The advocates of the mythic hypothesis admit the historical existence of Jesus, and moreover they concede, and even maintain, that he was a great man. They also grant that it was an historical fact that he was put to death. When this event took place, the disappointment of his deluded followers was great, but their wonderful enthusiasm prevented them from giving up in despair. They still believed in him as the Messiah. Such a belief, however, could not consist with that of his being conquered by death, and they therefore assumed that he must have risen from the dead. • Some of them saw him with their mental eye, and mistook what existed only in their imagination for an external reality, and communicated their enthusiasm to the rest."* The resurrection, which was the first of the Gospel myths, having been invented, their imagination had full scope. They began, from this time, to imagine that they had seen him perform the wonders which the Messiah ought to have performed. And while some mythologists created miracles, others put parables into his mouth, and others invented discourses. One devoted follower added this trait to his character and another that, until they imagined that he was both divine and human—a divine man.

It was further necessary, inasmuch as the real historical Jesus died, that the mythologists should conceive of their Jesus as having suffered in a manner becoming a divine man. They did this, and they produced the portraiture of a sufferer such as never before uor since has been conceived of. They imparted a divine aspect to the crucified Jesus. Thus they went on creating detached portions of a character, the full conception of which existed nowhere. At last it entered the heads of some who mistook these fictions for facts, to attempt to weave them into a whole, and four persons succeeded in creating out of them four distinct portraits of one divine man. For the divine and human consciousness united in the person of Jesus, which we discover in the Gospels, was not a conception of the Evangelists, neither were the attributes in which they array him. Nor did they invent the miracles, parables, and discourses which they relate. These iniracles, parables, etc., with the separate portions of Christ's character had previously been created by the imagination of an immense number of Christ's deluded followers. The religion in which he lived, and which he taught, was the conception of this multitude of enthusiastic men. What the four Evangelists did was to set forth out of these fictions a life of Jesus in an historical form. We are not to charge either the mythologists or the Evangelists with fraud. They supposed they were relating facts, and that the portraiture of Jesus which they dramatized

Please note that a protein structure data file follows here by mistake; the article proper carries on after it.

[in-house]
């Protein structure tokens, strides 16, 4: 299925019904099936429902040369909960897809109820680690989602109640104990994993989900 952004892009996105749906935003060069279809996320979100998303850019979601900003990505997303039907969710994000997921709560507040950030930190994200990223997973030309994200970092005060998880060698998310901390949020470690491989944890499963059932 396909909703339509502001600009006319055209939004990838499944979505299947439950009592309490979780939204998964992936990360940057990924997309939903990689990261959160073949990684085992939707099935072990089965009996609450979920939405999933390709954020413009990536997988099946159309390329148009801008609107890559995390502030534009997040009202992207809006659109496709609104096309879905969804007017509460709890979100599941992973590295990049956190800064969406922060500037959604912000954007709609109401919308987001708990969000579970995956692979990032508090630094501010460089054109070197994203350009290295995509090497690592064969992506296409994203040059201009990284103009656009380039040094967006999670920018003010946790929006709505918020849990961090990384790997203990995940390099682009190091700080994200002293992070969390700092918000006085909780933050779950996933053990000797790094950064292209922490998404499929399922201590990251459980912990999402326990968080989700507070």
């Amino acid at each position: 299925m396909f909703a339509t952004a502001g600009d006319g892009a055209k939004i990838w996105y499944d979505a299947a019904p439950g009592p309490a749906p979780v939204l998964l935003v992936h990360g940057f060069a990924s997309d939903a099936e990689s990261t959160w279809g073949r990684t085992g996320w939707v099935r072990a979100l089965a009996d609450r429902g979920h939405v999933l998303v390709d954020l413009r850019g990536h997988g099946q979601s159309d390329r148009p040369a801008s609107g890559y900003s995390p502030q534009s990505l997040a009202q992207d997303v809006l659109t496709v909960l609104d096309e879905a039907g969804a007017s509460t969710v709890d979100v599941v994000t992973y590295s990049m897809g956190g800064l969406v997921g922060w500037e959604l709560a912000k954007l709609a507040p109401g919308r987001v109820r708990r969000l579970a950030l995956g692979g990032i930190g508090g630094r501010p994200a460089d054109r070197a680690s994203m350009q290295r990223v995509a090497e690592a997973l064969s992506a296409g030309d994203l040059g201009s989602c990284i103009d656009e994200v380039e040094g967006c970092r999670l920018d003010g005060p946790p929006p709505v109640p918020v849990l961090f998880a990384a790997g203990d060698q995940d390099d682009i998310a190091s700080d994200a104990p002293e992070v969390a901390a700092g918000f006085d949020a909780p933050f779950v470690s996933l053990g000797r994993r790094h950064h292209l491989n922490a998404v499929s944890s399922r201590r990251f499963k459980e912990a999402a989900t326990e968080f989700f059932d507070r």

* Mr. Row, in his statement of the mythic theory, recognizes the concession as made by its advocates, that even the immediate disciples of Jesus testified to his supposed resurrection.